Al Jarreau says worldwide reports of his demise were greatly exaggerated in July -- but he enjoyed them nevertheless.
"I said, 'OK, finally, maybe I have arrived!," Jarreau, who underwent a catheter ablation to treat a heart arrhythmia on July 26 in Gap, France, tells Billboard.com. "There's a tabloid thing that happens for people who are...big celebrities, and I got some of that so I figured, 'Yeah, maybe I have arrived." But, Jarreau adds, the episode "did kind of scare a lot of people, and that was a little bit disturbing."
The jazz/R&B/pop singer says the situation was not quite as dire as some of the early reports -- which had him on his death bed -- indicated. "I had a shortness of breath incident," Jarreau explains, "and I went in and it led to a real thorough examination...and I found out I had some cells that were misfiring and miscommunicating in my heart and making my heart race and causing a shortness of breath. And there was an easy fix for it, so we did the fix, and there are a few lifestyle changes in place now. I think I might have avoided and averted some other, bigger problems had I not discovered it. But we're beyond that now, and I'm doing great."
Jarreau was, in fact, back to performing live just nine days after the operation, and around the same time he hit the studio with Brazilian artist Eumir Deodato for a track called "Double Face," which will be on a new album due out this fall. "I listened and liked it and got to work on a melody and lyric for it," recalls Jarreau, who's posted a clip from the sessions on his official web site. "It's a good piece of work, one of the best pieces of work I've ever done. It was just a totally wonderful experience."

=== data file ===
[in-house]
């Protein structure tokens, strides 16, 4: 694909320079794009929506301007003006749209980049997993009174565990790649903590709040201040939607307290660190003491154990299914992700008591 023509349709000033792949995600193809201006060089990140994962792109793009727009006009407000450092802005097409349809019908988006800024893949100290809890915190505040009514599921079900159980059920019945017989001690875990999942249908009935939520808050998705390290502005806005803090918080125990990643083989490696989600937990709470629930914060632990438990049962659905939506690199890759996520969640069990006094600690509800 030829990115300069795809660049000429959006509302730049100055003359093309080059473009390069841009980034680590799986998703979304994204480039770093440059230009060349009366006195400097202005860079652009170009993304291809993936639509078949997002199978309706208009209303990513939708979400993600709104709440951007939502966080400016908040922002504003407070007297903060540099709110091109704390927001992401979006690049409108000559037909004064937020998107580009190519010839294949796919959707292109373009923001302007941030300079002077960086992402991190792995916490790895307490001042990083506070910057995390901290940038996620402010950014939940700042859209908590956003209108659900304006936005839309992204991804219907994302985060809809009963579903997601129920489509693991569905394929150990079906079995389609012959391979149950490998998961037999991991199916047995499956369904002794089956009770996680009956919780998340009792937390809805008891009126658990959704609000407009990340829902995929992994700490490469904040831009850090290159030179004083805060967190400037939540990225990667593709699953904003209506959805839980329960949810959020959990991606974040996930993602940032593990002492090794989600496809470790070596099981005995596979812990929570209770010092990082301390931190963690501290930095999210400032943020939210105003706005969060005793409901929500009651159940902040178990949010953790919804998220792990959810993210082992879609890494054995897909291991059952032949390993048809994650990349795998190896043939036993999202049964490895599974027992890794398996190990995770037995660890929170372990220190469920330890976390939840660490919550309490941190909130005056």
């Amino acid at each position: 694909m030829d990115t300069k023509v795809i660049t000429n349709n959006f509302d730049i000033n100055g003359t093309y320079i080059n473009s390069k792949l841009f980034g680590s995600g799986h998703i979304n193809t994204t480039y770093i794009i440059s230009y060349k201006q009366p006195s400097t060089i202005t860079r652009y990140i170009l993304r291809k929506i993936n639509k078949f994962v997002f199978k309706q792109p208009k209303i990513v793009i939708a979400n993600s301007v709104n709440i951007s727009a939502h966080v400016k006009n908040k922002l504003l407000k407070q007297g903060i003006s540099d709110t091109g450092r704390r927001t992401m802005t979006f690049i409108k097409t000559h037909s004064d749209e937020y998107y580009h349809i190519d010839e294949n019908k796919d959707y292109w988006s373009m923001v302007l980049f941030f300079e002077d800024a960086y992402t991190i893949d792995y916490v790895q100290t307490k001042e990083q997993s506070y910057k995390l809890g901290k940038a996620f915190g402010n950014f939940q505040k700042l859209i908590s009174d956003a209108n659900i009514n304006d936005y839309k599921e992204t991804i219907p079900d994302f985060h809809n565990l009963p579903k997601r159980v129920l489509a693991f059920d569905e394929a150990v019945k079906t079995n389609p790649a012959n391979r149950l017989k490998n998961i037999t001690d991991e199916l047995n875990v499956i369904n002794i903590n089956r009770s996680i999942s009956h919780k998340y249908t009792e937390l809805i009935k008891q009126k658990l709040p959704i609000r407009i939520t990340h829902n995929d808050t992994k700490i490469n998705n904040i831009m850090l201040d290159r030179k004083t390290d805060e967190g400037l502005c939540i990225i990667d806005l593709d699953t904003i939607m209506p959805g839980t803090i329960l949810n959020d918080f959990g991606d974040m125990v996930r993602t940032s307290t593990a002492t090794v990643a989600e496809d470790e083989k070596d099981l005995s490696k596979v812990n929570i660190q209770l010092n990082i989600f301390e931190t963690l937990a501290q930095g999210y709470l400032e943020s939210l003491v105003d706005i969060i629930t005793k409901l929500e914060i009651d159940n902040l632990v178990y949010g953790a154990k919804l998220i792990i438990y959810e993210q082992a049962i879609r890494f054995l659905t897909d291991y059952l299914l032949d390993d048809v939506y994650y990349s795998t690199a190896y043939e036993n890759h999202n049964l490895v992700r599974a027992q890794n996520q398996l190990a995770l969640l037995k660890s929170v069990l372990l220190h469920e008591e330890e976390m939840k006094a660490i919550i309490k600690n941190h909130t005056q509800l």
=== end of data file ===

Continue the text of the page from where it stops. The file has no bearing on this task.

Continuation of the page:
Jarreau will also be featured on "Shine Shoes," a track on the next album by jazz artist Paul Brown. He's looking to use both of those tracks on his next album -- his first since "Accentuate the Positive" in 2004 (not counting his 2008 holiday album) -- which Jarreau hopes to start recording later this year and release by the summer of 2011.
"I haven't gotten in the studio yet," he reports, "but we're culling rough material and finding things. There'll be some jazz, some R&B and pop. I'm doing writing, too." Jarreau says he's also been talking to "a really brilliant writer...of contemporary music of the last 20 years" about contributing some material to the set, although he won't identify who it is "in case it doesn't happen."
Also in the potential offing are some recordings Jarreau and longtime friend George Duke made together between 1965-68, which the duo recently unearthed and is thinking about releasing. "We're gonna review that music and put it through some filters and high tech things that will clean it up and try to make some of that music available," says Jarreau, who declined to put a timetable on the project. "It's unlike any music you've heard me and George do. It's very exciting."